Sunday, August 19, 2012

Downtown Worcester then and now

Here is an interesting new feature that the Telegram and Gazette is featuring.  Of course I was so happy to see my beloved Denholms in the picture.
Enjoy!

WORCESTER —  America’s love affair with the suburban mall changed the look of downtown's across the country.

Over time, consumers made it clear they preferred the convenience of one-stop shopping in a climate-controlled bazaar with food courts and other amenities.

No snow, rain or heat to contend with.

But this is May 25, 1971. Auburn Mall is just starting to excite people and the much-anticipated Worcester Galleria won’t open for another two months.

So shoppers patronize this stretch of boulevard for much of their non-food shopping needs. It’s filled with retailers, some of which have since passed into history.

1971 was an eventful year.

Charles Manson went to jail and former U.S. Army Lt. William Calley was sentenced for his involvement in the My Lai Massacre. The Apollo 14 crew played golf on the Moon and President Richard Nixon installed his secret taping system at the White House.

Ed Sullivan ended his successful television run and made way for the edgier comedy of Archie Bunker and his dysfunctional clan on “All in the Family.”

Shoppers stopped by Liggett’s drug store, browsed W.T. Grant’s for household goods and sat down at Kresge’s food counters for a hot dog, lime-rickey, root beer float or other treat.

Then, it might be a trip next door to upscale Denholm’s, “the Boston Store” that introduced Worcester to its first escalators.

Today the Telegram & Gazette and telegram.com introduce a new weekly series, Then & Now. Go to telegram.com to weigh in on where you think this historical photo was taken and leave a comment. Here’s a clue: This one mile shopping mecca also served as the transportation hub for local buses, much as it does today.

Return to print and online tomorrow for the answer and a photo of the locale today.

- Bronislaus B. Kush

7 comments:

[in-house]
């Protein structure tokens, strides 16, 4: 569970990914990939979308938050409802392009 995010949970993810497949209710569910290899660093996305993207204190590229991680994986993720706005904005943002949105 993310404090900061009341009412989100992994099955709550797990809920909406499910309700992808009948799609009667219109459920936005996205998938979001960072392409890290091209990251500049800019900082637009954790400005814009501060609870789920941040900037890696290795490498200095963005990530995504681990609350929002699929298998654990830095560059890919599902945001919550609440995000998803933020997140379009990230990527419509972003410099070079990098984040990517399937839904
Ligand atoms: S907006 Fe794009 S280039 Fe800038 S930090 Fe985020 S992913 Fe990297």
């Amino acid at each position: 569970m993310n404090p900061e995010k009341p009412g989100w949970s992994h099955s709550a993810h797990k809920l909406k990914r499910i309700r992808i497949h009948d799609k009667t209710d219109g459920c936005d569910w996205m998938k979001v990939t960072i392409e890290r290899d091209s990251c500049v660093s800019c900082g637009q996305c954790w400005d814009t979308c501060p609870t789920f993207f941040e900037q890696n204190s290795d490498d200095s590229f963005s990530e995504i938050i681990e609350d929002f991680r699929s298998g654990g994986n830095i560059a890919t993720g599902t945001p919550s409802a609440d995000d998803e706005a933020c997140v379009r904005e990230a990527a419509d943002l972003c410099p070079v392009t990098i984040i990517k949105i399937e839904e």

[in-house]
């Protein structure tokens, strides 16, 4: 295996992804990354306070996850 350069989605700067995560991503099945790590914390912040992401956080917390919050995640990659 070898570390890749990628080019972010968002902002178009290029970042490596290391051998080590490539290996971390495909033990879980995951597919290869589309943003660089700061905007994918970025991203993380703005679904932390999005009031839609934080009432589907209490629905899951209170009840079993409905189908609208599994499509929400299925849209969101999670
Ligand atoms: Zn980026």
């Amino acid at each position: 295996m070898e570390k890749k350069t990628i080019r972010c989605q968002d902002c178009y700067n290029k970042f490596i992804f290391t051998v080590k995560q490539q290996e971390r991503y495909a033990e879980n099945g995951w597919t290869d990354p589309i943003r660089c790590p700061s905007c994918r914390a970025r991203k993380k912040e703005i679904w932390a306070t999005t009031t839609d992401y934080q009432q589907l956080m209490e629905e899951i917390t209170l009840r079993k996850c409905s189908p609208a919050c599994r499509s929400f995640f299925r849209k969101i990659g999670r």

1. This is a terrific post! Love the angle of the photo especially with the Sharfmans Jewelers sign on the right. Sharfmans is celebrating their 75th year in business at its present location overlooking Gold Star Boulevard!

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  2. Judging from the angle of the photo I'd wager this was taken from Federal Square - but what I'm REALLY noticing is that those deeply-fabulous (aqua and cream?) "Denholm's" signs (with that fantastic typeset!) are missing from the canopy covering the Main Street sidewalk.

    I'd always assumed they were installed during the 1960s, but now it looks as if I was wrong and that they were installed in after May 25th, 1971....probably to remind all those shoppers flocking to the Galleria at Worcester Center that Denholm's was still open for business. (I wonder whatever became of those two signs?)

    What's sad is that I always thought the Galleria was the most glamorous place to be when I was growing up and I even worked there for six months as an assistant manager at (cringe!) "Chess King" - but as I look at the vitality in this picture I'm overcome with a sense of loss. The Galleria was really just another mall, its anchor stores were really just satellites of the surviving Boston chains - but Denholm's was "Worcester" - and "Worcester" in a way that was never to be again.

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  3. Hi there, Are you talking about the sign that went over the 484 entrance? That was erected in the fall of 1971 to tie in with the new signage in the auburn store. I have been looking for that sign for over 25 years but I think it went into a dumpster when they converted the building. I never knew it was aqua?
    Thanks for sharing and reading the blog!
    Chris

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    1. Hi, Chris. I am indeed talking about the signs which I believe were erected over b-o-t-h entrances to Denholms on Main St.

      Having spent a lot of time waiting in front of City Hall for the WRTA bus to Shrewsbury, I seem to recall the signs (or at least the sign located above the entrance closest to the former S.S. Kresge store) was still in place as late as 1982-1983. The signs appeared to be dusty aqua with a slight geometrically-squared background. The lettering was either white or off-white and definitely corrdinated with the signage for their Auburn Mall location.

      You're probably right that the signs (along with all sorts of good stuff) wound up in a dumpster when the building was renovated - but perhaps it was rescued: a few years back the Worcester Historical Society held an auction and a colleague of mine wound up with two "Buster Brown" mannequins (in their original outfits, no less) from Denholm's children's shoe department on the 3rd floor - so you never know what will turn up!

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    2. You are so right. They had the grid pattern on them. I love the fact they were aqua as I have only seen them in black and white. I'm still always keeping my eye out for my next Denholms find

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